Download
how cells reproduce n.
Skip this Video
Loading SlideShow in 5 Seconds..
How Cells Reproduce PowerPoint Presentation
Download Presentation
How Cells Reproduce

How Cells Reproduce

227 Vues Download Presentation
Télécharger la présentation

How Cells Reproduce

- - - - - - - - - - - - - - - - - - - - - - - - - - - E N D - - - - - - - - - - - - - - - - - - - - - - - - - - -
Presentation Transcript

  1. How Cells Reproduce Chapter 9

  2. Impacts, IssuesHenrietta’s Immortal Cells • Henrietta Lacks died of cancer at age 31, but her cells (HeLa cells) are still growing in laboratories

  3. 9.1 Overview of Cell Division Mechanisms • Individual cells or organisms produce offspring by the process of reproduction • When a cell reproduces, each descendent receives information coded in DNA, and enough cytoplasm to begin operating

  4. Mitosis, Meiosis, and the Prokaryotes • Eukaryotic cells • Mitosis copies DNA and divides a nucleus, producing two identical nuclei • Meiosis is a nuclear division that produces haploid gametes for sexual reproduction • Prokaryotic cells reproduce asexually by prokaryotic fission

  5. Comparison of Cell Division Mechanisms

  6. Key Points About Chromosome Structure • Each species has a characteristic number of chromosomes that differ in length and shape • Each consists of one double strand of DNA • After duplication, each consists of two double strands (sister chromatids) that remain attached to each other at a centromere until late in nuclear division

  7. A Chromosome and Sister Chromatids

  8. one chromosome (unduplicated) one chromatid its sister chromatid one chromosome (duplicated) Fig. 9-2, p. 142

  9. Key Points About Chromosome Structure • A chromosome consists of DNA that is wrapped around proteins (histones) and condensed • Each histone and the DNA wrapped around it make up a nucleosome, the smallest unit of structural organization in chromosomes

  10. Chromosome Structure

  11. Fig. 9-3a, p. 143

  12. centromere A Duplicated human chromosome in its most condensed form. If this chromosome were actually the size shown in the micrograph, its two DNA strands would stretch out about 800 meters (0.5 miles). Fig. 9-3a, p. 143

  13. Fig. 9-3 (b-e), p. 143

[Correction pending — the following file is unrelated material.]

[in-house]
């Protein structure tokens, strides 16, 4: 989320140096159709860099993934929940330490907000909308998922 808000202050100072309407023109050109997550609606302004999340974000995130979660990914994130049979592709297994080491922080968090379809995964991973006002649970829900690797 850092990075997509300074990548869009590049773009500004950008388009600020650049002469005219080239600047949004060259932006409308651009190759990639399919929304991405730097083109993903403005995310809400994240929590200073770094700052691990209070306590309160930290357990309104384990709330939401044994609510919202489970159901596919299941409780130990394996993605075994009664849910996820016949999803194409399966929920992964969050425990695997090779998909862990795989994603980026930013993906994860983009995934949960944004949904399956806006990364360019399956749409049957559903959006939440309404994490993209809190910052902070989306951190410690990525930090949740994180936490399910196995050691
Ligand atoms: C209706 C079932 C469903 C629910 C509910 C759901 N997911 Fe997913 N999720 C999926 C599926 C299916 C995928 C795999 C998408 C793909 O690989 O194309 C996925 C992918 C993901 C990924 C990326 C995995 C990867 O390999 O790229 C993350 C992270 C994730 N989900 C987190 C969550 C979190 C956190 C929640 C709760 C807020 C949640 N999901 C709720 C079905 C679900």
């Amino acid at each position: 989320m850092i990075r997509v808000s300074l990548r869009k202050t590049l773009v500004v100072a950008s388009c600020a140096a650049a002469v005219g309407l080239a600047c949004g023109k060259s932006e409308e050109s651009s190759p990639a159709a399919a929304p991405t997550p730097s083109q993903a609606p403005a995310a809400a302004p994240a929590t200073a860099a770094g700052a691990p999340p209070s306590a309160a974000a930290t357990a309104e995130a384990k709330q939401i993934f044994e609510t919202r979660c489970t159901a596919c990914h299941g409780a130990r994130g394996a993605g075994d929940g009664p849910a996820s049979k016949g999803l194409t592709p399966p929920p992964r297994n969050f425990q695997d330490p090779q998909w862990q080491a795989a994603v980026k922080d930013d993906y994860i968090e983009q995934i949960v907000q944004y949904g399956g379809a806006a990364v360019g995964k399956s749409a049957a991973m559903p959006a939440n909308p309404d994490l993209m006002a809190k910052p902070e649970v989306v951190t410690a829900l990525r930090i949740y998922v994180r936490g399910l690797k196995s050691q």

14. B When a chromosome is at its most condensed, the DNA is packed into tightly coiled coils. multiple levels of coiling of DNA and proteins C When the coiled coils unwind, a molecule of chromosomal DNA and its associated proteins are organized as a cylindrical fiber. fiber D A loosened fiber shows a “beads-on-a-string” organization. The “string” is the DNA molecule; each “bead” is one nucleosome. beads on a string DNA double helix core of histones E A nucleosome consists of part of a DNA molecule looped twice around a core of histone proteins. nucleosome Fig. 9-3 (b-e), p. 143

  15. B When a chromosome is at its most condensed, the DNA is packed into tightly coiled coils. centromere multiple levels of coiling of DNA and proteins C When the coiled coils unwind, a molecule of chromosomal DNA and its associated proteins are organized as a cylindrical fiber. A Duplicated human chromosome in its most condensed form. If this chromosome were actually the size shown in the micrograph, its two DNA strands would stretch out about 800 meters (0.5 miles). fiber D A loosened fiber shows a “beads-on-a-string” organization. The “string” is the DNA molecule; each “bead” is one nucleosome. beads on a string DNA double helix core of histones E A nucleosome consists of part of a DNA molecule looped twice around a core of histone proteins. nucleosome Stepped Art Fig. 9-3 (b-e), p. 143

  16. Animation: Chromosome structural organization

  17. G1 S Interval of cell growth before DNA replication (chromosomes unduplicated) Interval of cell growth when the DNA is replicated (all chromosomes duplicated) G2 Interval after DNA replication; the cell prepares to divide cytoplasmic division; each descendant cell enters interphase Telophase G2 Anaphase Metaphase Prophase Interphase ends for parent cell Stepped Art Fig. 9-4, p. 144

  18. Animation: The cell cycle

  19. 9.1 Key Concepts:Chromosomes and Dividing Cells • Individuals have a characteristic number of chromosomes in each of their cells • The chromosomes differ in length and shape, and they carry different portions of the cell’s hereditary information • Division mechanisms parcel out the information into descendent cells

  20. 9.2 Introducing the Cell Cycle • Cell cycle • A sequence of three stages (interphase, mitosis, and cytoplasmic division) through which a cell passes between one cell division and the next